UPDATED 10:10 AM PT – Thursday, December 23, 2021
A recent study from South Africa has suggested individuals infected with the Omicron variant face fewer risks of severe illness or hospitalization. The study released on Wednesday, found people in South Africa who were infected with Omicron between October and November, were 80 percent less likely to experience severe symptoms than those infected with other variants.
During an interview on Wednesday, Dr. Tulio de Oliveira, who was one of the first scientists in South Africa to notify the World Health Organization (WHO) of Omicron, said the country is seeing fewer hospitalizations among children.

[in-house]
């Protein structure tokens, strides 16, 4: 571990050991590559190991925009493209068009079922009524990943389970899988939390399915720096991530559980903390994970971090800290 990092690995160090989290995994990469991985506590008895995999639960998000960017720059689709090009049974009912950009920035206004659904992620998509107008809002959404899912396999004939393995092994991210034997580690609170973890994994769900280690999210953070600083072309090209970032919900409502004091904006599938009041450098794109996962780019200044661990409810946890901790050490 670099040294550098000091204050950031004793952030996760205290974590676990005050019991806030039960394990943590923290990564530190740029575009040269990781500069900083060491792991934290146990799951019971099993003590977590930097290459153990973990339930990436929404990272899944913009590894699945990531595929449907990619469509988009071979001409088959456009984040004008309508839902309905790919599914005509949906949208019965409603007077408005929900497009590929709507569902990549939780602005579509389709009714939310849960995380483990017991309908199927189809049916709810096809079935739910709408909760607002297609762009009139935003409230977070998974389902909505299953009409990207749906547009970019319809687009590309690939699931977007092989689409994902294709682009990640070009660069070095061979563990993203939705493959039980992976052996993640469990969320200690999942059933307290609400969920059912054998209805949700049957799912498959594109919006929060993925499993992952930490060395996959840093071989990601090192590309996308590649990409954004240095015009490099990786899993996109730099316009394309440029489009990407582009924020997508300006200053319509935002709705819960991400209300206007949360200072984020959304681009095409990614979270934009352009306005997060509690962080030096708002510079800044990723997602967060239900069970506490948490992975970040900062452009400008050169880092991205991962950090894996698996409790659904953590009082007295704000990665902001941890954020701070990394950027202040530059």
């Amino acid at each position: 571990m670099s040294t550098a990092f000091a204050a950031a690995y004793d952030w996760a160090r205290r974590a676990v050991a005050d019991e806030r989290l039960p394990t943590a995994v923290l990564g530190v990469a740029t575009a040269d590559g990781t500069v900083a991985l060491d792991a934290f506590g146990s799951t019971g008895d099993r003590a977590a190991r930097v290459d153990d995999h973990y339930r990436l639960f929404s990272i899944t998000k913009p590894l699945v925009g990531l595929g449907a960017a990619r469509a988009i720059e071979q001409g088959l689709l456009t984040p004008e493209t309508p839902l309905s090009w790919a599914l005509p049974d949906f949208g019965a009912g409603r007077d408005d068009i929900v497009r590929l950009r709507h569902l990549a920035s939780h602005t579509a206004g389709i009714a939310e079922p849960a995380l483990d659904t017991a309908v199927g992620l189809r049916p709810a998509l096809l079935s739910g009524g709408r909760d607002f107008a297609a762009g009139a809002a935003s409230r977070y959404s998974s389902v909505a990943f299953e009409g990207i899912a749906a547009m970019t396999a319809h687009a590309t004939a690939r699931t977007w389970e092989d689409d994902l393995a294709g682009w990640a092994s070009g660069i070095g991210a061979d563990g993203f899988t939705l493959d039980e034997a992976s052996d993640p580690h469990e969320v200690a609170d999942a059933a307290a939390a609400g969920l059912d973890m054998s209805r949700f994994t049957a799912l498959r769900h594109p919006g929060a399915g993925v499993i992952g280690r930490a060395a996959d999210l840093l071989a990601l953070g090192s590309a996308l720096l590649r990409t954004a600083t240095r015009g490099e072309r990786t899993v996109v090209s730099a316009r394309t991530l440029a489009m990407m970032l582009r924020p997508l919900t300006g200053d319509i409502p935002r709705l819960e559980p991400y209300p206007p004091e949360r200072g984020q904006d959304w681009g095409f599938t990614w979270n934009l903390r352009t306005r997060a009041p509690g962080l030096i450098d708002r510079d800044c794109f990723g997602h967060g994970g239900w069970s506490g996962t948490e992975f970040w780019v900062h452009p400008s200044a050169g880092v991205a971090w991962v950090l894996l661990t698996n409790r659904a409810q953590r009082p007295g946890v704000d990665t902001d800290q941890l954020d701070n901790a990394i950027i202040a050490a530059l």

A new South African study, along with data on hospitalizations and deaths in the country’s fourth wave of COVID infections, suggest that the risk of severe disease is lower with Omicron than with previous variants, a top scientist said https://t.co/EbfwJZM2OD
— Reuters (@Reuters) December 22, 2021
“At the moment, it’s difficult to tease if the rate of hospitalization of children in the beginning is due to the sheer number of infections in the younger population or if it is because it causes more severe disease. But one thing that we see is that the younger population presenting to the hospital is decreasing over time, especially in the last few days,” said de Oliveira.
However, when asked if he believes if South Africa is past the peak of infection, de Oliveira stressed it’s too soon to determine. Additionally, he emphasized how travel bans are ineffective and won’t help curb the spread.
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